From School Library Journal
Grade 5-9–Warren relates the story of the 1975 Operation Babylift as seen through the eyes of Long, an eight-year-old Amerasian boy who was part of the airlift. The author uses narrative and reconstructions of conversations from interviews with those involved to trace Long's life, beginning with his indistinct memories of his American father and his more vivid recollections of his Vietnamese mother's suicide and his grandmother's struggle to protect and support him during wartime. She describes his stay at the Saigon orphanage operated by Holt International Children's Services, which housed, schooled, and arranged for his adoption by an American family. Long recalls the fear and excitement during the fall of Saigon, his journey out of Vietnam, his sorrow at the separation from his grandmother, and his emotional transition to his new identity as Matt Steiner. The book concludes with a moving account of Matt's 1995 return to Vietnam, where he finally understood the magnitude of the sacrifice his grandmother made for his safety and future. Photos of Long in both Vietnam and America illustrate the text. Although Warren mentions the cruelties of the communist Vietnamese government and America's abandonment of its South Vietnamese allies, this is a personal story, one that is so well written that it will be sure to hold readers' attention. An outstanding choice.–Mary Mueller, Rolla Junior High School, MO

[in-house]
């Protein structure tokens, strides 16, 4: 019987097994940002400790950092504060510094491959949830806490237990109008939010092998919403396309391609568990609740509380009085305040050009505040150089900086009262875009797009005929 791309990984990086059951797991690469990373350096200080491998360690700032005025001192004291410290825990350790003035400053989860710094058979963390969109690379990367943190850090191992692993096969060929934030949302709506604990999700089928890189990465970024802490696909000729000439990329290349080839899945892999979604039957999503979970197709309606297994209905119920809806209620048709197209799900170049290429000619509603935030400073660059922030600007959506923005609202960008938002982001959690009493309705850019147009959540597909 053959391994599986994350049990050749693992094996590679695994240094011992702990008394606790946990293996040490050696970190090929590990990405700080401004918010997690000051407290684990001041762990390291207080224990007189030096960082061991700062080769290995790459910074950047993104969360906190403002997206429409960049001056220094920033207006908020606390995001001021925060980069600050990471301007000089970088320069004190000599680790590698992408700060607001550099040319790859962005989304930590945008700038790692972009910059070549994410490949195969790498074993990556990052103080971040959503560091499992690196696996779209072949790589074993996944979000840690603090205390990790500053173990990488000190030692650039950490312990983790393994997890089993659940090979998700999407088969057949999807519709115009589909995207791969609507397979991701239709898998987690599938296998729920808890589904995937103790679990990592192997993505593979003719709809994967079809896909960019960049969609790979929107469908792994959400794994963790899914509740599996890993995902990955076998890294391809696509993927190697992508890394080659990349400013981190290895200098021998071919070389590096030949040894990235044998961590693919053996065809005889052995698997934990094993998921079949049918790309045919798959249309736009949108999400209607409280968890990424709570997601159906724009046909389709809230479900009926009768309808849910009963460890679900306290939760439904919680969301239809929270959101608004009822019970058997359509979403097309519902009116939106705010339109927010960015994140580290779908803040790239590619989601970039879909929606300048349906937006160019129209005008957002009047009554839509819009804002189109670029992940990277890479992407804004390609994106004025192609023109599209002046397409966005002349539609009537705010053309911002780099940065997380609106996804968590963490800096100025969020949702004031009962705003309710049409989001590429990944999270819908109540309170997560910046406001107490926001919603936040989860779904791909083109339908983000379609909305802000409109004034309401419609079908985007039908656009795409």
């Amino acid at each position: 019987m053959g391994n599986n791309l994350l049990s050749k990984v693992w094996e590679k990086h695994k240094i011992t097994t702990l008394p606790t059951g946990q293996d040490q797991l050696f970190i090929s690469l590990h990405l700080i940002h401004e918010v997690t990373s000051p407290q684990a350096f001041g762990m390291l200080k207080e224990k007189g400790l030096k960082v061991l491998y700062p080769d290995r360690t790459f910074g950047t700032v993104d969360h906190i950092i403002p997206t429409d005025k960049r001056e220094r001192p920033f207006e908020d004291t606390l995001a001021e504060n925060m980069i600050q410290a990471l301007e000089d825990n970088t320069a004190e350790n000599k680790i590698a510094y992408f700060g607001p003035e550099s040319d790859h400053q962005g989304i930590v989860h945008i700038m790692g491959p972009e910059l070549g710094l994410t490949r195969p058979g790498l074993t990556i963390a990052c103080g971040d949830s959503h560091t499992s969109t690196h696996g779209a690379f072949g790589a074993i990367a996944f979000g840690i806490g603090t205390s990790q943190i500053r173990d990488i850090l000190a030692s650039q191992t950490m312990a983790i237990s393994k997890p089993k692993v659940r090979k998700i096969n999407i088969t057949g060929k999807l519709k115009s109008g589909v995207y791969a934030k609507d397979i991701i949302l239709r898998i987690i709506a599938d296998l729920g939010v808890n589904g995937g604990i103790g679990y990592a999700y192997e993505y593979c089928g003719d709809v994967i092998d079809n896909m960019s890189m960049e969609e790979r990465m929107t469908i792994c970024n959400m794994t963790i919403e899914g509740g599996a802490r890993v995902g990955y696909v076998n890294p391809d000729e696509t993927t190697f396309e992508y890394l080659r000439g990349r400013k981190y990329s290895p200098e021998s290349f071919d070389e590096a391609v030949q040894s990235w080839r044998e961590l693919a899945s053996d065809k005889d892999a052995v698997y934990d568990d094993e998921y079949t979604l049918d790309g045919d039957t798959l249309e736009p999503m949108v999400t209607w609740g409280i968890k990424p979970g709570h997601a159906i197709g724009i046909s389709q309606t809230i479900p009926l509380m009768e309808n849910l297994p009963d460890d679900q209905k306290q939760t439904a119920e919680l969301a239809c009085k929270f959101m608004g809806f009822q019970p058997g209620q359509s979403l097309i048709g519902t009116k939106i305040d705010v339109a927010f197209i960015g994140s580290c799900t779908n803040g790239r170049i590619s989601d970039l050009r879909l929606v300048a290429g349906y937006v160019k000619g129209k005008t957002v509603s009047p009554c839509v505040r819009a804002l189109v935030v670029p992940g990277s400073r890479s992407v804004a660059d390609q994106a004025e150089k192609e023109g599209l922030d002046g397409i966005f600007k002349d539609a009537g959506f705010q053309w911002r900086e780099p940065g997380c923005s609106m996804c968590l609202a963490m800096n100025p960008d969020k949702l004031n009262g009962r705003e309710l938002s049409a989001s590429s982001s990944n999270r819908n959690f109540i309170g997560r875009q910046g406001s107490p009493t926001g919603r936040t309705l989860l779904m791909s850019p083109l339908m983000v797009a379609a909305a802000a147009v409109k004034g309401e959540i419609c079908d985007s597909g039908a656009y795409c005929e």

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*Starred Review* Gr. 5-12. At the end of the Vietnam War, eight-year-old Amerasian orphan named Long fled his country and found a loving home with his adoptive family in Ohio. With a new name, Matt Steiner, he grew up to be high-school valedictorian and athletic star, and now he is a doctor with his own happy family. But this stirring photo-essay is more than a rags-to-riches story. Always true to the child's viewpoint, Warren's clear narrative, with many documentary photos, begins as the boy struggles to survive in Vietnam, then describes the anguish of his abandonment by a loving grandmother no longer able to care for him; the kindness of rescuers at the orphanage, who arranged his adoption; and his terrifying evacuation on a plane under fire. The child-at-war story and the facts about the Operation Babylift rescue are tense and exciting. Just as gripping is the boy's personal conflict: his struggle to become American; his attempt to deny his sadness at what he left behind; and, finally, his pride in his roots ("I will never forget that my American heart is half Vietnamese"). Framing the biography is fascinating information, including Warren's account of the evacuation of her own adopted baby daughter on Operation Babylift; discussion about international adoption and Amerasian children; and a lengthy annotated list of sources. Hazel RochmanCopyright © American Library Association. All rights reserved